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Publication Number: FHWA-HRT-12-054
Date: December 2012

 

Methodologies to Measure and Quantify Transportation Management Center Benefits: Final Synthesis Report

Appendix C. GDOT Motorist Survey

Georgia State University conducted a motorist survey for GDOT. The report, 2006 Motorist Survey Pilot Statewide Results, describes the survey methodology, questions, and results.(35) While the survey primarily concentrates on performance, it also considered the importance of various physical and operational improvements. This appendix provides some of the material relevant to ITS evaluations.

Figure 73 and figure 74 show traffic flow performance ratings for freeways, and figure 75 and figure 76 show these ratings for non-freeway routes. Results are also provided in the report for each GDOT district. Figure 77 illustrates the priorities chosen by survey respondents, and
figure 78 presents performance versus importance that may assist in resource allocation.

This illustration shows the response to the Georgia Department of Transportation (GDOT) survey question, "How would you grade GDOT's performance in terms of managing traffic flow and congestion? (Results weighted to normalize district representation)." A scale of 0 to 4 is shown, with 0 being an "F" grade and  4 being an "A" grade. The results are as follows: electronic messages sings: 2.9, sufficient travel lanes-off-peak: 2.8, responding to incidents: 2.8, predictable travel times: 2.6, reasonable travel times: 2.4, minimizing delays at work zones: 2.1, and sufficient travel lanes at peak times: 1.9.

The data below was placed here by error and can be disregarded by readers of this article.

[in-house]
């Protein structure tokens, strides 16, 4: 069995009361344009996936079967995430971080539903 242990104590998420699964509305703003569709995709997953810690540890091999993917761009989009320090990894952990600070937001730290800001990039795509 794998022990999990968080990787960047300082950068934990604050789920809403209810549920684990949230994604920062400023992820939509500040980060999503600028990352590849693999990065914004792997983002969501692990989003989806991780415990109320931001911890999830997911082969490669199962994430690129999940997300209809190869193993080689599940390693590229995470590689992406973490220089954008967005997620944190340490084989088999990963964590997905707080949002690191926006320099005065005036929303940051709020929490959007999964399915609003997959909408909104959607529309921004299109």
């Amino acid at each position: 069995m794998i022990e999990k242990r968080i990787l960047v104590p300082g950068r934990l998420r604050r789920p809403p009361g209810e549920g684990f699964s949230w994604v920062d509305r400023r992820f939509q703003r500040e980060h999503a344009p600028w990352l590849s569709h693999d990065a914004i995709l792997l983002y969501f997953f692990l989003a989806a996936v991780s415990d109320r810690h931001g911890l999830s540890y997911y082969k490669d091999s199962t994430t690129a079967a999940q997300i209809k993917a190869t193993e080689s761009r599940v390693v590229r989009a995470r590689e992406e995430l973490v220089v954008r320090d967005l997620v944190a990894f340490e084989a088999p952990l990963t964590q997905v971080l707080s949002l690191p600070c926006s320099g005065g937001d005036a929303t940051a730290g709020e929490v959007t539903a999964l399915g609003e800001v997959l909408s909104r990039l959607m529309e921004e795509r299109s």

Figure 73. Illustration. Interstate traffic flow scores.

This illustration shows the distribution of responses the Georgia Department of Transportation (GDOT) survey question, "How would you grade GDOT's performance in terms of managing traffic flow and congestion? (Results weighted to normalize district representation)." A scale of 0 to 4 is shown, with 0 being an "F" grade and 4 being an "A" grade. Results are as follows for scores A, B, C, D, and F: electronic messages signs: 29.7, 42.3, 19.7, 6.2, and 2 percent, respectively; sufficient travel lanes-off-peak: 22.9, 43.5, 24.5, 6.5, and 2.5 percent, respectively; responding to incidents: 20.8, 46.4, 23.7, 6.3, and 2 percent, respectively; predictable travel times: 14.7, 43.5, 28.2, 9.4, and 4 percent, respectively; reasonable travel times: 12, 40.4, 30.6, 11.4, and 6 percent, respectively; minimizing delays at work zones: 7.9, 29.3, 34.7, 19.4, and 9 percent, respectively; and sufficient travel lanes at peak times: 7.8, 27.3, 30.1, 21.4, and 14 percent, respectively.

Figure 74. Illustration. Distribution of interstate traffic flow scores.